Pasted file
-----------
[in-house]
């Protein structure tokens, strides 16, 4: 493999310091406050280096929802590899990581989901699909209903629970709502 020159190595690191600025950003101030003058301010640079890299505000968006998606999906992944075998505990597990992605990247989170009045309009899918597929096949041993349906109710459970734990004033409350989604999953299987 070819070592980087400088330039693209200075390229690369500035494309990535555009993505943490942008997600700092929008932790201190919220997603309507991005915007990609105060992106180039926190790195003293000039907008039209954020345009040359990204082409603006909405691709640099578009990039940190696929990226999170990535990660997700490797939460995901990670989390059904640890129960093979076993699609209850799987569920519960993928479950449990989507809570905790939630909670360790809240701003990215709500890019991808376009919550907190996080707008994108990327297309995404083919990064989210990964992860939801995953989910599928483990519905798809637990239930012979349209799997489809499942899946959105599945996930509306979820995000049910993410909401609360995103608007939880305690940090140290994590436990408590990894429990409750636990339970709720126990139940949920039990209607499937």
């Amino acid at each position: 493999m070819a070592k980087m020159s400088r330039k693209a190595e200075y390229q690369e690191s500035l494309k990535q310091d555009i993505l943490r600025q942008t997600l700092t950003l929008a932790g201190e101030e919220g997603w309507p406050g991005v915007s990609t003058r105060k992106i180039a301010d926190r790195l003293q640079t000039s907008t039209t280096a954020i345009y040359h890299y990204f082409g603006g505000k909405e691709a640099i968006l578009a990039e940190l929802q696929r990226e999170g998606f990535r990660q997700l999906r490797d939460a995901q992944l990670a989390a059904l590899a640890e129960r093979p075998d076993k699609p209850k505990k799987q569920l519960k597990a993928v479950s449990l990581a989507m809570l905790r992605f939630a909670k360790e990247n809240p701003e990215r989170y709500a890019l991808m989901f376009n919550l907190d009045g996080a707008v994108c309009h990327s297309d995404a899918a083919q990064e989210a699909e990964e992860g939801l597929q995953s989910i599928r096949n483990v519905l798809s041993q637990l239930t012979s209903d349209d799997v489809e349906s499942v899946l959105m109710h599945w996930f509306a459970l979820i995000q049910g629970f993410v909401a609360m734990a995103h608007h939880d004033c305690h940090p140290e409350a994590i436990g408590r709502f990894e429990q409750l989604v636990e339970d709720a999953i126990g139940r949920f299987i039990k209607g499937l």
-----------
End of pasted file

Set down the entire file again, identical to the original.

[in-house]
């Protein structure tokens, strides 16, 4: 493999310091406050280096929802590899990581989901699909209903629970709502 020159190595690191600025950003101030003058301010640079890299505000968006998606999906992944075998505990597990992605990247989170009045309009899918597929096949041993349906109710459970734990004033409350989604999953299987 070819070592980087400088330039693209200075390229690369500035494309990535555009993505943490942008997600700092929008932790201190919220997603309507991005915007990609105060992106180039926190790195003293000039907008039209954020345009040359990204082409603006909405691709640099578009990039940190696929990226999170990535990660997700490797939460995901990670989390059904640890129960093979076993699609209850799987569920519960993928479950449990989507809570905790939630909670360790809240701003990215709500890019991808376009919550907190996080707008994108990327297309995404083919990064989210990964992860939801995953989910599928483990519905798809637990239930012979349209799997489809499942899946959105599945996930509306979820995000049910993410909401609360995103608007939880305690940090140290994590436990408590990894429990409750636990339970709720126990139940949920039990209607499937």
């Amino acid at each position: 493999m070819a070592k980087m020159s400088r330039k693209a190595e200075y390229q690369e690191s500035l494309k990535q310091d555009i993505l943490r600025q942008t997600l700092t950003l929008a932790g201190e101030e919220g997603w309507p406050g991005v915007s990609t003058r105060k992106i180039a301010d926190r790195l003293q640079t000039s907008t039209t280096a954020i345009y040359h890299y990204f082409g603006g505000k909405e691709a640099i968006l578009a990039e940190l929802q696929r990226e999170g998606f990535r990660q997700l999906r490797d939460a995901q992944l990670a989390a059904l590899a640890e129960r093979p075998d076993k699609p209850k505990k799987q569920l519960k597990a993928v479950s449990l990581a989507m809570l905790r992605f939630a909670k360790e990247n809240p701003e990215r989170y709500a890019l991808m989901f376009n919550l907190d009045g996080a707008v994108c309009h990327s297309d995404a899918a083919q990064e989210a699909e990964e992860g939801l597929q995953s989910i599928r096949n483990v519905l798809s041993q637990l239930t012979s209903d349209d799997v489809e349906s499942v899946l959105m109710h599945w996930f509306a459970l979820i995000q049910g629970f993410v909401a609360m734990a995103h608007h939880d004033c305690h940090p140290e409350a994590i436990g408590r709502f990894e429990q409750l989604v636990e339970d709720a999953i126990g139940r949920f299987i039990k209607g499937l």